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Hey Congress, we want healthy food in schools!

We just received the following press release from the Food, Family, Farming Foundation, a nonprofit organization working to make U.S. food systems more nutritious and sustainable. Chef Ann Cooper (a.k.a. the Renegade Lunch Lady) has been working to revamp school foods—including eliminating of processed ingredients, hydrogenated oils, and sugars in favor of more fresh fruits and vegetables and vegetarian entrees. Under Chef Ann's direction, my daughter's school here in Colorado has completely revitalized their menu, and so much for the better! (I wouldn't have allowed her to purchase hot lunch previously; now it's a great option.) But thousands of schools across the nation have not yet gotten the support or funding they need to implement change, and so it's important that you speak up now and tell congress to fund healthy school lunches.

The Child Nutrition Act, slated for reauthorization this year, serves up a rare opportunity for healthier funding of school lunches. Chef Ann Cooper, aka the Renegade Lunch Lady, in partnership with Slow Food USA, Roots of Change, and Healthy Schools Campaign, is rallying a million moms and dads to write Congress demanding an additional subsidy of $1 per lunch. Cooper is providing templates of letters requesting a budget increase to underwrite real (not highly processed) food for school kids: fresh fruits and vegetables, whole grains, clean proteins and natural dairy products, with a priority on regionally produced food. This letter-writing campaign launches on the heels of the Obama administration's proposed $1 billion budget increase for school lunch subsidies. Cooper and her allies say this increase is not enough to feed our children well.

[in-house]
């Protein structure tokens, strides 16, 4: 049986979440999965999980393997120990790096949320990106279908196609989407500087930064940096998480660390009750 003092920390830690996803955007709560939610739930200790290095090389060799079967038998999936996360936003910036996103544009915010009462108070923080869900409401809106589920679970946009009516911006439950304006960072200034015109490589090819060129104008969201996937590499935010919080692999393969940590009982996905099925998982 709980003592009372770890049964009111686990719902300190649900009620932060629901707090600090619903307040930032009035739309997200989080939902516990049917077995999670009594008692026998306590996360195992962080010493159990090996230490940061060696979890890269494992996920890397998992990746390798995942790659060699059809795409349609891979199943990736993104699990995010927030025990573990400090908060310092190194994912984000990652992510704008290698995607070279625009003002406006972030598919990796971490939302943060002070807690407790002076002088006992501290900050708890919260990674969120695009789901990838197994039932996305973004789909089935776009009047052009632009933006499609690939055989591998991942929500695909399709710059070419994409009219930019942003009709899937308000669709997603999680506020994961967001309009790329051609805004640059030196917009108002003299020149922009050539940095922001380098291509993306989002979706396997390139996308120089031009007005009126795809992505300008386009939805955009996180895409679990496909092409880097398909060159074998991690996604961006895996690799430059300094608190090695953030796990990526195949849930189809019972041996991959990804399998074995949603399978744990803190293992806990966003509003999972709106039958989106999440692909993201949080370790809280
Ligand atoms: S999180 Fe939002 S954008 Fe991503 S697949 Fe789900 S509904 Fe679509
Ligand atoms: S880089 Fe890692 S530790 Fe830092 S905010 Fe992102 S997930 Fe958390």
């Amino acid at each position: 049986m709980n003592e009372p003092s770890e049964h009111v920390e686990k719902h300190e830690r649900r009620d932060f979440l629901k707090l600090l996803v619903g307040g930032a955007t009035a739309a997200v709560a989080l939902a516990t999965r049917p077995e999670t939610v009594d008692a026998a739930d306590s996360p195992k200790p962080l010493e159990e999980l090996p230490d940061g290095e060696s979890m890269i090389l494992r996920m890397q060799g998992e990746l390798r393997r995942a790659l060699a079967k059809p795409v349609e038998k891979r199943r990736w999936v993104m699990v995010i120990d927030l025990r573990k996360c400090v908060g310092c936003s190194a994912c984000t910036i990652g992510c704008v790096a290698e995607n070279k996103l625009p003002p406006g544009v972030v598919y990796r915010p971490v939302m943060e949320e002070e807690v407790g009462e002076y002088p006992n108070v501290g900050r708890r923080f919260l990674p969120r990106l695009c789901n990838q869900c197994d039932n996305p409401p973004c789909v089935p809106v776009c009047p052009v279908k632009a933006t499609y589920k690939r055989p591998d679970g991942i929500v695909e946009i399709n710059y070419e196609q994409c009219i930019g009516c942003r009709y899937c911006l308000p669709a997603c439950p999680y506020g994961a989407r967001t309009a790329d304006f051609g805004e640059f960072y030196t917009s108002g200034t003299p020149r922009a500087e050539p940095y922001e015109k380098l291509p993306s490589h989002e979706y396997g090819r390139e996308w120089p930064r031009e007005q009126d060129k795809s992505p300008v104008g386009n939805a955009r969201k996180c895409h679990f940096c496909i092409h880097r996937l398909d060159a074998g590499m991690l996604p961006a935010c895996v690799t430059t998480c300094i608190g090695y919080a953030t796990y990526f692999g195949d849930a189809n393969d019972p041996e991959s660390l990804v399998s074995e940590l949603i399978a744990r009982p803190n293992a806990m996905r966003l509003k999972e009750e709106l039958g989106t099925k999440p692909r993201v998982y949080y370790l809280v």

"We have the opportunity to make a positive impact and teach children about healthy food choices, which will influence their long-term health," said Cooper. "The Child Nutrition Act has not changed in 15 years and the time to help 31 million schoolchildren is now."

The Child Nutrition Act, reauthorized every five years, pays $12 billion to feed breakfast and lunch to schoolchildren, averaging only $2.68 per day for each child. Cooper and numerous nonprofit organizations and health-conscious companies are calling for an increase in funding - a dollar a day per student - dedicated 100 percent to food that promotes better health.

According to the Centers for Disease Control, obesity is the most commonly diagnosed medical condition of childhood and is a risk factor for many other diseases, including high blood pressure, asthma and type 2 diabetes.

Constituents can find the advocacy letter template at and view informational videos at and

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